Ben on the Bolts: Te'o feeling the stress?

After returning to practice for the first time since early August, Manti Te’o was asked this week if he could finally clarify exactly what injury he had suffered to his foot.

Sheepishly, remembering parental lessons about telling the truth, Te’o looked away from the questioner as he said, “Um….sore.”

Manti Te’o has obviously been well-trained by Mike McCoy not to divulge any injury information that could possibly give an advantage to a Chargers opponent.

This policy is starting to drive me a little crazy…but not because I’m a frustrated member of the media. I believe the Chargers are doing Manti Te’o, and possibly other players, a huge disservice by not being a little more forthcoming about injuries.

Already, I’ve seen fans link Te’o with ne’er-do-well left tackle Jared Gaither in my Twitter feed and e-mail inbox. Hopefully, most of them are exaggerating, because I don’t for a minute believe that Te’o is milking his injury or afraid to get on the field. But when the coach says Te’o will “miss the week” in early August, and he still hasn’t played a game in mid-September, people will start to fill the blanks with increasingly wild speculation.

When Mike McCoy was hired on Jan.15, he announced that part of his “Plan” (I think it deserves to be capitalized at this point) was to have “better communication” with San Diego Chargers fans. In reality, McCoy offers fans and media as little information about his team as realistically possible considering the NFL’s mandate to have coaches available to answer questions 5 times per week.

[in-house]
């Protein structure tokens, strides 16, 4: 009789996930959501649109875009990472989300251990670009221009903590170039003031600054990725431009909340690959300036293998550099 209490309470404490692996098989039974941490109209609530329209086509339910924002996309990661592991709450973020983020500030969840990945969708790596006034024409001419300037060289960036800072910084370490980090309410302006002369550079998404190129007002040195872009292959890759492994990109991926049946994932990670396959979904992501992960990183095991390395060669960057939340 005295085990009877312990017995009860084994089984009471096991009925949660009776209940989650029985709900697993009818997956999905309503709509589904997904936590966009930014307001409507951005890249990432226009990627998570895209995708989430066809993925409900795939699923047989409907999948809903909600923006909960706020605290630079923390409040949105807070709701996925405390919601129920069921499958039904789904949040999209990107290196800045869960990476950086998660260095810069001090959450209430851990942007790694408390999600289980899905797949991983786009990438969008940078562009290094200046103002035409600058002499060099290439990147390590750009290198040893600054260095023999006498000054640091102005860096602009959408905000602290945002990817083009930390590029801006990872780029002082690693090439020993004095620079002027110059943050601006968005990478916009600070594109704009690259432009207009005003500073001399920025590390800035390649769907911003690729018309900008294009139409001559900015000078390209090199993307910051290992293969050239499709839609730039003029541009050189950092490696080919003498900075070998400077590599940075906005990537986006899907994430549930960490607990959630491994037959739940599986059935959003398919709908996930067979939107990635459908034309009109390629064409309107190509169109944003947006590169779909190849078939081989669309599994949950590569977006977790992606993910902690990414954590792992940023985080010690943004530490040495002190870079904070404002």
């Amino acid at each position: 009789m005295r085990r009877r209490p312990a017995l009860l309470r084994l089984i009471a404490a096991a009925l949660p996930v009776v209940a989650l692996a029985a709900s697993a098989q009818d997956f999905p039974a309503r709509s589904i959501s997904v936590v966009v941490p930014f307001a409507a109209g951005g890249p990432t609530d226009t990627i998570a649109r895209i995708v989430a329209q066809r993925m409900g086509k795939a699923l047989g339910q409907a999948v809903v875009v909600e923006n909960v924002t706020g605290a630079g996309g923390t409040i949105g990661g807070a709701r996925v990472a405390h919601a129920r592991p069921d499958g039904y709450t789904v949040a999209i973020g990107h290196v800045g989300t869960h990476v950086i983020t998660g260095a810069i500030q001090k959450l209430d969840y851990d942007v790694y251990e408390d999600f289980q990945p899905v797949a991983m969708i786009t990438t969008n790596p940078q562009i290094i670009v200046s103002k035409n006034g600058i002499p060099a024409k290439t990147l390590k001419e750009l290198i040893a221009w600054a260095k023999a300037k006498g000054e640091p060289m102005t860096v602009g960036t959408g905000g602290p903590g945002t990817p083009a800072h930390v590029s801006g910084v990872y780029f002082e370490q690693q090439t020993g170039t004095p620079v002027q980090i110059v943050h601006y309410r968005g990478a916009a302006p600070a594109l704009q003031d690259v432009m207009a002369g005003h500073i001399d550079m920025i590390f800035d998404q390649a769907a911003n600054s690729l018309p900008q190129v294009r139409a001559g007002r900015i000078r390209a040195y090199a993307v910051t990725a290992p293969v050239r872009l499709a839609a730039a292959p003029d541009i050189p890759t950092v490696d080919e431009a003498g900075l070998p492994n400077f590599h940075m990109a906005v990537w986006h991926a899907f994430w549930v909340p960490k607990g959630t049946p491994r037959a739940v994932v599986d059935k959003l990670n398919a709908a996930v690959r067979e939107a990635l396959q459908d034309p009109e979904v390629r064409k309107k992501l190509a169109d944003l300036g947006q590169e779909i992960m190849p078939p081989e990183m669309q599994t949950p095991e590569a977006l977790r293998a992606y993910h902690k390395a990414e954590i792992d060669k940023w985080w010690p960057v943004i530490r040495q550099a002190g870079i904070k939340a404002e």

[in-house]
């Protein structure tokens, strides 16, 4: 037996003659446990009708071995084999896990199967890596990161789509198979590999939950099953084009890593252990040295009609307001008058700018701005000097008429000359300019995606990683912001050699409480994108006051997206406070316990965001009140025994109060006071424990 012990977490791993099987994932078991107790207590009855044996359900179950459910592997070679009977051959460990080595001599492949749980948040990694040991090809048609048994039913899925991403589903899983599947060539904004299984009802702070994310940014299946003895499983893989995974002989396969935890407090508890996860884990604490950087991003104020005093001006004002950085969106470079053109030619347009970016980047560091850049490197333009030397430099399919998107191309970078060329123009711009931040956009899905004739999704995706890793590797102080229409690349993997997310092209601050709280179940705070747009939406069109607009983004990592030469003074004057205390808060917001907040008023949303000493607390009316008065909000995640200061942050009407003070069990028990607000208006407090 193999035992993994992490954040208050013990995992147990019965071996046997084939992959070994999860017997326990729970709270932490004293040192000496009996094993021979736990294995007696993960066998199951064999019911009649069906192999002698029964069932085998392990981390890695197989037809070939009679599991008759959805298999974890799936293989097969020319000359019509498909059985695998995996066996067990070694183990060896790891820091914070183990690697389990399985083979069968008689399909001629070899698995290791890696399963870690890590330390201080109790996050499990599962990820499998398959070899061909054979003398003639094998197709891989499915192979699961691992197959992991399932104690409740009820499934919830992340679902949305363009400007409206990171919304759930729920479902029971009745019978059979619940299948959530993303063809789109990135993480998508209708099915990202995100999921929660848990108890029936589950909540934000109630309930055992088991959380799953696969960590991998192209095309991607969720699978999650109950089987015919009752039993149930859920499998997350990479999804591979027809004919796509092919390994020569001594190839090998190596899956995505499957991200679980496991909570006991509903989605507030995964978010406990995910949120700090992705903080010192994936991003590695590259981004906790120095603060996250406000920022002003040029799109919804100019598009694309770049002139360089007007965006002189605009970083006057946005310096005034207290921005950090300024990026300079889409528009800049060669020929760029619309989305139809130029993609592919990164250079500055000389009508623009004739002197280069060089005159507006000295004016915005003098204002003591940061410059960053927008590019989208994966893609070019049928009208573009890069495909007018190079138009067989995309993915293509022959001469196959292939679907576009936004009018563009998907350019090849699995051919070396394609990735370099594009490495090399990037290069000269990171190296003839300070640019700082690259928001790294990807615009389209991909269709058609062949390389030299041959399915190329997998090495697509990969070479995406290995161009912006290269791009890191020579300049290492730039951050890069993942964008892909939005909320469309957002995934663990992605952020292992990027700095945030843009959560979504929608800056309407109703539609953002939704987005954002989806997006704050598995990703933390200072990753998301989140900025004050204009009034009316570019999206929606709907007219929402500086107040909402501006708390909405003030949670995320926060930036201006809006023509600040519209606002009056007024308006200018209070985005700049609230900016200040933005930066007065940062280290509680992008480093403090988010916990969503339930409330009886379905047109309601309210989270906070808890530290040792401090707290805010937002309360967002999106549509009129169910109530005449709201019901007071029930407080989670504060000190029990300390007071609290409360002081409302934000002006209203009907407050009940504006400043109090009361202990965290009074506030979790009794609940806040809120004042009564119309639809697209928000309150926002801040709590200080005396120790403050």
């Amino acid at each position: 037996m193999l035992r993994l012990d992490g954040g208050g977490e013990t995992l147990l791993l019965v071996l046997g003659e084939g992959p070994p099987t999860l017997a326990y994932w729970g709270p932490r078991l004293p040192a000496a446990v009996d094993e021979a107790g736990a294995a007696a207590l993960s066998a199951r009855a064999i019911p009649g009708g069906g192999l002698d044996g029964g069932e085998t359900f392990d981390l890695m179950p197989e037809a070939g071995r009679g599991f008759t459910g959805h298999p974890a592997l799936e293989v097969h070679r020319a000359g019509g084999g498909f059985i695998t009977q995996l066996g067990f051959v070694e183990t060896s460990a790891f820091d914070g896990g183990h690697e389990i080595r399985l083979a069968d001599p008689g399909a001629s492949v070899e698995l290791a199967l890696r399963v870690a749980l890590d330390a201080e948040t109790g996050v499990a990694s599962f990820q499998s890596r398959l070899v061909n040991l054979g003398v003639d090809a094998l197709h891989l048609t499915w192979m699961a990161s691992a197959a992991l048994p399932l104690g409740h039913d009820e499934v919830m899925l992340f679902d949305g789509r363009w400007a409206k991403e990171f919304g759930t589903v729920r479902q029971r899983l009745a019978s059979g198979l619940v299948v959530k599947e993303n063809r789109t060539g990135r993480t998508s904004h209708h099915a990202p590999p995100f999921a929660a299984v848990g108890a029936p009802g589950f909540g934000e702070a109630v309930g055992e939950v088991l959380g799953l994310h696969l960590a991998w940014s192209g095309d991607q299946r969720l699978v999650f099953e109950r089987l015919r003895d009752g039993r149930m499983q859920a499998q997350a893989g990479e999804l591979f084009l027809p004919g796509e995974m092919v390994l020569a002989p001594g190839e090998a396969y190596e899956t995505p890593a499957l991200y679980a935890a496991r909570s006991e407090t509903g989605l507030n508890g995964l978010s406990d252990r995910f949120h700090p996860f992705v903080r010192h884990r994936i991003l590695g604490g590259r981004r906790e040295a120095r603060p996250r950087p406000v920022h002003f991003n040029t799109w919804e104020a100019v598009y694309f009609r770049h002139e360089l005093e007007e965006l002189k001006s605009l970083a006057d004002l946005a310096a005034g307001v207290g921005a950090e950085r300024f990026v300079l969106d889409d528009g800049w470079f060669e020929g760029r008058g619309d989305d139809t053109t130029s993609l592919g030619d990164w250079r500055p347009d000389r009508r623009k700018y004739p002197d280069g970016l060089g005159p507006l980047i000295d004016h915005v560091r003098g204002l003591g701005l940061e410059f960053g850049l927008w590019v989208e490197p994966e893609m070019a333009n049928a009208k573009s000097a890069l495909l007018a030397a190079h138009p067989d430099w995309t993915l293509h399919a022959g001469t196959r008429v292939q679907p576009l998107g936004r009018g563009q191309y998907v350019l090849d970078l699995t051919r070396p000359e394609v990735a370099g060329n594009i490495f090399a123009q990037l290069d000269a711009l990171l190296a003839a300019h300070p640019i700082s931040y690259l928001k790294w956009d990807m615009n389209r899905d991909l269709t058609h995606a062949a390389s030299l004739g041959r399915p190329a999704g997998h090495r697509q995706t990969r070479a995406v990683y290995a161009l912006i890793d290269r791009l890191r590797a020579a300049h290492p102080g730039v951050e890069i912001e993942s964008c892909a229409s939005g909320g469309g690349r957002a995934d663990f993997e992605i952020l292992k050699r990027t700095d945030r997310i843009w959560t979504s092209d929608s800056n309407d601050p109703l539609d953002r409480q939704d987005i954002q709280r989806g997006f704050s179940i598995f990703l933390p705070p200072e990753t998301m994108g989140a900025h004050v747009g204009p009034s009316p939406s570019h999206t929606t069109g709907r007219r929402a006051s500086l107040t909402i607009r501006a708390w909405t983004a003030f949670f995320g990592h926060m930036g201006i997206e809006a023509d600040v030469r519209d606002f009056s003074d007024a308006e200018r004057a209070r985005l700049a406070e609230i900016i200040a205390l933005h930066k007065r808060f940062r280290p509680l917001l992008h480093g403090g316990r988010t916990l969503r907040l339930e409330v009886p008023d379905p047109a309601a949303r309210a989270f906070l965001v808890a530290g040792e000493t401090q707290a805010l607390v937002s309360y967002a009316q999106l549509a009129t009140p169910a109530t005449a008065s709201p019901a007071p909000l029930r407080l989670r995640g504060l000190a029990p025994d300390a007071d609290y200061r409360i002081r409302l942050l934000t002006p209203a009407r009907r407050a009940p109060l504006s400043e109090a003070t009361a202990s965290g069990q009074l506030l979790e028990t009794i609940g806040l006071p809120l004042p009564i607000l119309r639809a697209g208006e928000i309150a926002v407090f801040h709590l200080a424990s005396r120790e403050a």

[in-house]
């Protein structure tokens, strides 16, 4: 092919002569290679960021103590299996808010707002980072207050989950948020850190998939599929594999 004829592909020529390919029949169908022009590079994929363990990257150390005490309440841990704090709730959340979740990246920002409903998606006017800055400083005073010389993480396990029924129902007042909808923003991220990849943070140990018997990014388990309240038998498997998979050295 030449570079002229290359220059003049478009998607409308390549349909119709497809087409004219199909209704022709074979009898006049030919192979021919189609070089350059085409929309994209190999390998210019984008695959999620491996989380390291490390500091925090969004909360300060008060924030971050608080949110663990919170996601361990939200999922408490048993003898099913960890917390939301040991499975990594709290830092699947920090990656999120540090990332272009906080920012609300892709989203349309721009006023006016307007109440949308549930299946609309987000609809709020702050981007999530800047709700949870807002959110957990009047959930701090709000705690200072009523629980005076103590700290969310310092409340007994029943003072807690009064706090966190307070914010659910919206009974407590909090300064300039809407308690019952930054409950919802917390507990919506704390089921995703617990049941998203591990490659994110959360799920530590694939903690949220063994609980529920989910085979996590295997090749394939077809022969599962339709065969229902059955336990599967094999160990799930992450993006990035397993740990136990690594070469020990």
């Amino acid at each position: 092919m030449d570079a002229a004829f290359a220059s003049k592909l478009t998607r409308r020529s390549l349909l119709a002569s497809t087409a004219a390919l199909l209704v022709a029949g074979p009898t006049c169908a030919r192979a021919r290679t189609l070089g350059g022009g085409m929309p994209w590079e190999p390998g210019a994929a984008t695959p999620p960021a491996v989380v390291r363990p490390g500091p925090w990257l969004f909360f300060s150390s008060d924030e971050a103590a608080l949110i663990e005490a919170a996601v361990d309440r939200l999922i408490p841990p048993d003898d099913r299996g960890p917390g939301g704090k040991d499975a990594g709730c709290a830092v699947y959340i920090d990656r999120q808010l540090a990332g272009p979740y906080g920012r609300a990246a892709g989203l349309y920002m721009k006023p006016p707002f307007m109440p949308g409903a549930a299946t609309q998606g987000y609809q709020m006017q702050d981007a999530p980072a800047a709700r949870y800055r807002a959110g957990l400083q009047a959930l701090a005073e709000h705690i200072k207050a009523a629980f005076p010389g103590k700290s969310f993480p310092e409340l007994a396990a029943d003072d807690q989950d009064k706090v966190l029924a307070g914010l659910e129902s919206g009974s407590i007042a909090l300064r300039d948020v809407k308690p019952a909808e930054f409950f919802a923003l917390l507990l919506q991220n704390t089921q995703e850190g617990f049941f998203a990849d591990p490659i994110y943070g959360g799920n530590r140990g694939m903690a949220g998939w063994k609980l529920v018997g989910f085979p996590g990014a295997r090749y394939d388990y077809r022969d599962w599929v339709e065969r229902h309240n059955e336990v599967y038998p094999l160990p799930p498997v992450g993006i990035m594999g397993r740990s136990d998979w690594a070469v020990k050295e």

Maybe that’s why U-T San Diego columnist Kevin Acee described McCoy’s news conferences as “disingenuous” in the morning paper.

A caller on my radio program told me that he works for the company that makes the walking boot Te’o wore for several weeks following his injury. He said that type of boot is commonly used to stabilize stress fractures in the foot. If Te’o really did have a stress fracture (as I strongly suspect), rather than a foot sprain, as the team announced in August, it would make his 4-6 week recovery right on the mark.

Had the Chargers simply said “Manti Te’o has a stress fracture, and will miss 4 to 6  weeks,” I’m not sure how the Houston Texans or Philadelphia Eagles would have used that information to their advantage in game preparation. But it would have saved the rookie from some unwarranted speculation during his absence from the field.

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